This quote from Lukas Hermann’s review of the National Parks app sums it up quite nicely:
The app lets you discover American national parks in a way you’ve never seen before. You can rush through images, park information, secret tips and much more in a trip of pure joy and wonder.
National Geographic’s new app is one of the most unique and well-designed apps I’ve come across for the iPhone. Not only does the app do a spectacular job at capturing the true beauty of America’s parks, but it also illustrates what really good UI design is and should be.
Lukas’ review explores this app and its design even further, and I recommend you give it a quick read or throw it into Instapaper. If anything, just download the app and take it for a spin yourself.
Paul Miller on 53’s new iPad app, Paper:
Paper doesn’t overload me with options. In fact, it severely limits them. There are no layers, only nine color choices… there aren’t even multiple brushes until you pay for them. But it helps my drawings look pretty. The brushes autocorrect for my “mistakes” making my lines look smooth, graceful, and elegantly varied. The watercolors blend gently, and aren’t precise enough to make me spend my entire day on coloring — they promote sketching, and the reward of being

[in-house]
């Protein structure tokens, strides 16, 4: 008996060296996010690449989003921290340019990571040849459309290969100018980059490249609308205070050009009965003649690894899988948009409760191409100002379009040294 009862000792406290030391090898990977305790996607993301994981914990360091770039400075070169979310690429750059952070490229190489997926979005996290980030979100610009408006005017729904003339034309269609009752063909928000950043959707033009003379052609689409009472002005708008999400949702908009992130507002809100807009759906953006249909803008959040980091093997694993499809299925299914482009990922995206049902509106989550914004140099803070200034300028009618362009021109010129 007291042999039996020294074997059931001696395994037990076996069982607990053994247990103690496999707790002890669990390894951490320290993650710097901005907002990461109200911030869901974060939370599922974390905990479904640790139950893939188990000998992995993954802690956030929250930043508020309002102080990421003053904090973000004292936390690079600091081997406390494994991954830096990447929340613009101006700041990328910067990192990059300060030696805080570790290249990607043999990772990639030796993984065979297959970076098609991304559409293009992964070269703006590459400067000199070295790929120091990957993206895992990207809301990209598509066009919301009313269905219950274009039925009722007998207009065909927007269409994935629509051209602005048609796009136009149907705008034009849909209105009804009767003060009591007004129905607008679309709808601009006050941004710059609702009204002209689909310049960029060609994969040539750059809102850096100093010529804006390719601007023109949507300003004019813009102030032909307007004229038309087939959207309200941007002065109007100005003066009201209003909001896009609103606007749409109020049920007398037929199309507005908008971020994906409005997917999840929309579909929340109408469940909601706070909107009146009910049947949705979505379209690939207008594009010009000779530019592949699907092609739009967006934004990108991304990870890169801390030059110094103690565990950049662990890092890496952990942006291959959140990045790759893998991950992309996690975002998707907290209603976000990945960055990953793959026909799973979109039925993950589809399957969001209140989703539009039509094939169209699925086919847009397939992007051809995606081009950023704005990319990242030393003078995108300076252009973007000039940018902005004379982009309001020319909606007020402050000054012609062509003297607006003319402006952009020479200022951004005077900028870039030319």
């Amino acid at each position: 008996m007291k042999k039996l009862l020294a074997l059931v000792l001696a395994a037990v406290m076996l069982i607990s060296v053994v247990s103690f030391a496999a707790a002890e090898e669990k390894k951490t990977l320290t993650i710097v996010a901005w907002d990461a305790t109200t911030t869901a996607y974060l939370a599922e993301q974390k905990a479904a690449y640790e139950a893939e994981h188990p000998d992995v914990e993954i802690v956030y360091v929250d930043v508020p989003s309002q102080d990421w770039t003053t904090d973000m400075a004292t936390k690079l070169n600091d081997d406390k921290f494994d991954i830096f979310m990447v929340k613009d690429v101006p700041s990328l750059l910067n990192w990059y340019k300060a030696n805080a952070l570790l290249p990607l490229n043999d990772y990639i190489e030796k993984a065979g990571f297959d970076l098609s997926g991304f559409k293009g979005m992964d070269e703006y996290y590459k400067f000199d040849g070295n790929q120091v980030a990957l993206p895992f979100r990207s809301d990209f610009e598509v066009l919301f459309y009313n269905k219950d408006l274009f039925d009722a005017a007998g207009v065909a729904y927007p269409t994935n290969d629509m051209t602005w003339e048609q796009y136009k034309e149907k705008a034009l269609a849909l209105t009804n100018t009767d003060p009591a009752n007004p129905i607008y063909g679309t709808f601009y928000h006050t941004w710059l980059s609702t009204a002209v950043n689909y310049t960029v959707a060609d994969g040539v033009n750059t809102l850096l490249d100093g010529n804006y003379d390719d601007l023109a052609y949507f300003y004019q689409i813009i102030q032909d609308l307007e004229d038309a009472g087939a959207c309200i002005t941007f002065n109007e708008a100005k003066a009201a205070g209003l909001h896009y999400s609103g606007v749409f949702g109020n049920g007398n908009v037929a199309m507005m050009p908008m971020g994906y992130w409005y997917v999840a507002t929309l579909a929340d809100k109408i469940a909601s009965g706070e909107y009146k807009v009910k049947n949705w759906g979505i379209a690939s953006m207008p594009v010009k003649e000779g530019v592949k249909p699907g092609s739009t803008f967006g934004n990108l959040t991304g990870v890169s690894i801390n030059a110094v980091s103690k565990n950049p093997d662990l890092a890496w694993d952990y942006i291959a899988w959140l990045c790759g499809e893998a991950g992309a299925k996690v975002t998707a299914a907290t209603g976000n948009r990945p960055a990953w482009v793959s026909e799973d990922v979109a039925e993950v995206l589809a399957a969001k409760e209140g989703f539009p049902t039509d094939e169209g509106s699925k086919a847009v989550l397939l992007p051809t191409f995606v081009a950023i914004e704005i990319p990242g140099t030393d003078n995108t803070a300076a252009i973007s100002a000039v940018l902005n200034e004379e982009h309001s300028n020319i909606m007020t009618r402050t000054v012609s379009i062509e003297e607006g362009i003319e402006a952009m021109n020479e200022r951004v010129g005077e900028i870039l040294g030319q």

I haven’t had a chance to try out Paper yet, but when I purchase my new iPad, it will be, for sure, one of the first apps I download.
What fascinates me about Paper are the limitations of the app itself. Unlike other typical drawing apps with hundreds of different options, Paper is constrained to only a few brushes and a handful of colors. Yet the drawings that come out of Paper far surpass the quality of the drawings that are produced with other, similar drawing apps on the iPad.
For one, Paper does include an “autocorrect” function where the app will automatically smooth lines and brush strokes. Even then, the limitations in Paper force the artist to do more with less, which often seems to result in a more thought-out and higher-quality image.
Paul also makes an interesting comment about Paper being the ‘Instagram of drawing apps’. Instagram allows anyone with an iPhone (and now Android device) to become a semi-decent photographer. Similarly, Paper allows anyone with an iPad to become an artist that can draw decent images.
There’s a growing market and interest for iPad (and iPhone) apps that allow for anyone to excel in a certain skill area, such as drawing or photography. It’s another reason apps like Paper and Instagram have caught on.
Clear is the First Intuitive To Do App
I’ve never been satisfied with a to do app, whether it be on my iPhone, iPad, or Mac. What I’ve discovered the problem to be with all of them is the fact that they require regular maintenance and thought. It often reaches the point where tending to my to do list becomes another item on my to do list.